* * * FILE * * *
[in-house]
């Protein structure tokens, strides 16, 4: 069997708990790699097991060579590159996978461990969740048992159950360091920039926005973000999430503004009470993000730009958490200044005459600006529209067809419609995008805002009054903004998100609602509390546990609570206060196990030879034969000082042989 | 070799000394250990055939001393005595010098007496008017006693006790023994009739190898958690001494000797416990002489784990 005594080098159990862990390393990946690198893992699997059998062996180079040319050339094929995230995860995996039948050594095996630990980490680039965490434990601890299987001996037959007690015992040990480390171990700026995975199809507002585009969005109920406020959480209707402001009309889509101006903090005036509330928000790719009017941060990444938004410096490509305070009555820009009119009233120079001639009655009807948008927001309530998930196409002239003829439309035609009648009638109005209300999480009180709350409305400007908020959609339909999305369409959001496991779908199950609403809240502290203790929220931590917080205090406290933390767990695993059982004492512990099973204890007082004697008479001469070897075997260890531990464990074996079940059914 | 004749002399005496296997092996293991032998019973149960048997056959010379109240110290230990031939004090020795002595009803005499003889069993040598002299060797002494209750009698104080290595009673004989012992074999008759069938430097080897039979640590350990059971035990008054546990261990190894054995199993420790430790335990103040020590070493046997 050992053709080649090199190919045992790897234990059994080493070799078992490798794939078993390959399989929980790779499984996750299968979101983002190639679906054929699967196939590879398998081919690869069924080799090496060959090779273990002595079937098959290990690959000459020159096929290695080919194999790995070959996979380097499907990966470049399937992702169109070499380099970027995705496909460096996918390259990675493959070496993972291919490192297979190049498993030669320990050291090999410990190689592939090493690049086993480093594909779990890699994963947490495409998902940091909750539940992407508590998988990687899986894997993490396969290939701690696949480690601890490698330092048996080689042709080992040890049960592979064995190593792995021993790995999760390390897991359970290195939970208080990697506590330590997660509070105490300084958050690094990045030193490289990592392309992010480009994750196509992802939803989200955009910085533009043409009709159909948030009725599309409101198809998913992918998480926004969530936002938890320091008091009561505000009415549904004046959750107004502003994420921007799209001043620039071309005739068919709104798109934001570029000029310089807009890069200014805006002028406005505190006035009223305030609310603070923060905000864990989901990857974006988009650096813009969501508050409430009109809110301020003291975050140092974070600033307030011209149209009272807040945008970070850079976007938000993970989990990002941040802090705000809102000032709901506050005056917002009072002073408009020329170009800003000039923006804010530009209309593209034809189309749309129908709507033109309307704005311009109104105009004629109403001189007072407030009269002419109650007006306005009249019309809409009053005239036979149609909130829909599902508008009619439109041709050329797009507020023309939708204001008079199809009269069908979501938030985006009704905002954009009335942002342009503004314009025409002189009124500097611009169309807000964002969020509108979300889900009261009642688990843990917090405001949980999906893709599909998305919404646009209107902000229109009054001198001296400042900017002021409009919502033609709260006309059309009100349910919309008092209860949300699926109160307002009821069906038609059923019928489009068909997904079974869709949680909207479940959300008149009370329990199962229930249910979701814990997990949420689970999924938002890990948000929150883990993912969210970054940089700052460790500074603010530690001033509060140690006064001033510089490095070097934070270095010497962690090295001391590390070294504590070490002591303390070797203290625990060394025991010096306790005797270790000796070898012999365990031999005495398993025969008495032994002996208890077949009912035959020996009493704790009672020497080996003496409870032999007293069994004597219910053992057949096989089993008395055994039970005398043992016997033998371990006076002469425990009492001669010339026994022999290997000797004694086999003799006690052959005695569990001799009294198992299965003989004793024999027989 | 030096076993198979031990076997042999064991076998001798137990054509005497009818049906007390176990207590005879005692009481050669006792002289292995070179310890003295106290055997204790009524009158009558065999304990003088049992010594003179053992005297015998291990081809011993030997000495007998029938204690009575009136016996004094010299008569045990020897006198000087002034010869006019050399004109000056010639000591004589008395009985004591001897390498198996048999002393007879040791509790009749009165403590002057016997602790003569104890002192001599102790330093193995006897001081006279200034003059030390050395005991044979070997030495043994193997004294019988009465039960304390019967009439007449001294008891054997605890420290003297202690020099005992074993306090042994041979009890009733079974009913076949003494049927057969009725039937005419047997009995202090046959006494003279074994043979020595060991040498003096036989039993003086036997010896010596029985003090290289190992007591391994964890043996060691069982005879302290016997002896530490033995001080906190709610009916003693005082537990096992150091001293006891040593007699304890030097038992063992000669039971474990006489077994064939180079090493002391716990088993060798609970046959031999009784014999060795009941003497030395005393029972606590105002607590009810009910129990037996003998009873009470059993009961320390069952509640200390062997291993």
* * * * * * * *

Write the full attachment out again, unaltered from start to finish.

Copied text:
[in-house]
């Protein structure tokens, strides 16, 4: 069997708990790699097991060579590159996978461990969740048992159950360091920039926005973000999430503004009470993000730009958490200044005459600006529209067809419609995008805002009054903004998100609602509390546990609570206060196990030879034969000082042989 | 070799000394250990055939001393005595010098007496008017006693006790023994009739190898958690001494000797416990002489784990 005594080098159990862990390393990946690198893992699997059998062996180079040319050339094929995230995860995996039948050594095996630990980490680039965490434990601890299987001996037959007690015992040990480390171990700026995975199809507002585009969005109920406020959480209707402001009309889509101006903090005036509330928000790719009017941060990444938004410096490509305070009555820009009119009233120079001639009655009807948008927001309530998930196409002239003829439309035609009648009638109005209300999480009180709350409305400007908020959609339909999305369409959001496991779908199950609403809240502290203790929220931590917080205090406290933390767990695993059982004492512990099973204890007082004697008479001469070897075997260890531990464990074996079940059914 | 004749002399005496296997092996293991032998019973149960048997056959010379109240110290230990031939004090020795002595009803005499003889069993040598002299060797002494209750009698104080290595009673004989012992074999008759069938430097080897039979640590350990059971035990008054546990261990190894054995199993420790430790335990103040020590070493046997 050992053709080649090199190919045992790897234990059994080493070799078992490798794939078993390959399989929980790779499984996750299968979101983002190639679906054929699967196939590879398998081919690869069924080799090496060959090779273990002595079937098959290990690959000459020159096929290695080919194999790995070959996979380097499907990966470049399937992702169109070499380099970027995705496909460096996918390259990675493959070496993972291919490192297979190049498993030669320990050291090999410990190689592939090493690049086993480093594909779990890699994963947490495409998902940091909750539940992407508590998988990687899986894997993490396969290939701690696949480690601890490698330092048996080689042709080992040890049960592979064995190593792995021993790995999760390390897991359970290195939970208080990697506590330590997660509070105490300084958050690094990045030193490289990592392309992010480009994750196509992802939803989200955009910085533009043409009709159909948030009725599309409101198809998913992918998480926004969530936002938890320091008091009561505000009415549904004046959750107004502003994420921007799209001043620039071309005739068919709104798109934001570029000029310089807009890069200014805006002028406005505190006035009223305030609310603070923060905000864990989901990857974006988009650096813009969501508050409430009109809110301020003291975050140092974070600033307030011209149209009272807040945008970070850079976007938000993970989990990002941040802090705000809102000032709901506050005056917002009072002073408009020329170009800003000039923006804010530009209309593209034809189309749309129908709507033109309307704005311009109104105009004629109403001189007072407030009269002419109650007006306005009249019309809409009053005239036979149609909130829909599902508008009619439109041709050329797009507020023309939708204001008079199809009269069908979501938030985006009704905002954009009335942002342009503004314009025409002189009124500097611009169309807000964002969020509108979300889900009261009642688990843990917090405001949980999906893709599909998305919404646009209107902000229109009054001198001296400042900017002021409009919502033609709260006309059309009100349910919309008092209860949300699926109160307002009821069906038609059923019928489009068909997904079974869709949680909207479940959300008149009370329990199962229930249910979701814990997990949420689970999924938002890990948000929150883990993912969210970054940089700052460790500074603010530690001033509060140690006064001033510089490095070097934070270095010497962690090295001391590390070294504590070490002591303390070797203290625990060394025991010096306790005797270790000796070898012999365990031999005495398993025969008495032994002996208890077949009912035959020996009493704790009672020497080996003496409870032999007293069994004597219910053992057949096989089993008395055994039970005398043992016997033998371990006076002469425990009492001669010339026994022999290997000797004694086999003799006690052959005695569990001799009294198992299965003989004793024999027989 | 030096076993198979031990076997042999064991076998001798137990054509005497009818049906007390176990207590005879005692009481050669006792002289292995070179310890003295106290055997204790009524009158009558065999304990003088049992010594003179053992005297015998291990081809011993030997000495007998029938204690009575009136016996004094010299008569045990020897006198000087002034010869006019050399004109000056010639000591004589008395009985004591001897390498198996048999002393007879040791509790009749009165403590002057016997602790003569104890002192001599102790330093193995006897001081006279200034003059030390050395005991044979070997030495043994193997004294019988009465039960304390019967009439007449001294008891054997605890420290003297202690020099005992074993306090042994041979009890009733079974009913076949003494049927057969009725039937005419047997009995202090046959006494003279074994043979020595060991040498003096036989039993003086036997010896010596029985003090290289190992007591391994964890043996060691069982005879302290016997002896530490033995001080906190709610009916003693005082537990096992150091001293006891040593007699304890030097038992063992000669039971474990006489077994064939180079090493002391716990088993060798609970046959031999009784014999060795009941003497030395005393029972606590105002607590009810009910129990037996003998009873009470059993009961320390069952509640200390062997291993």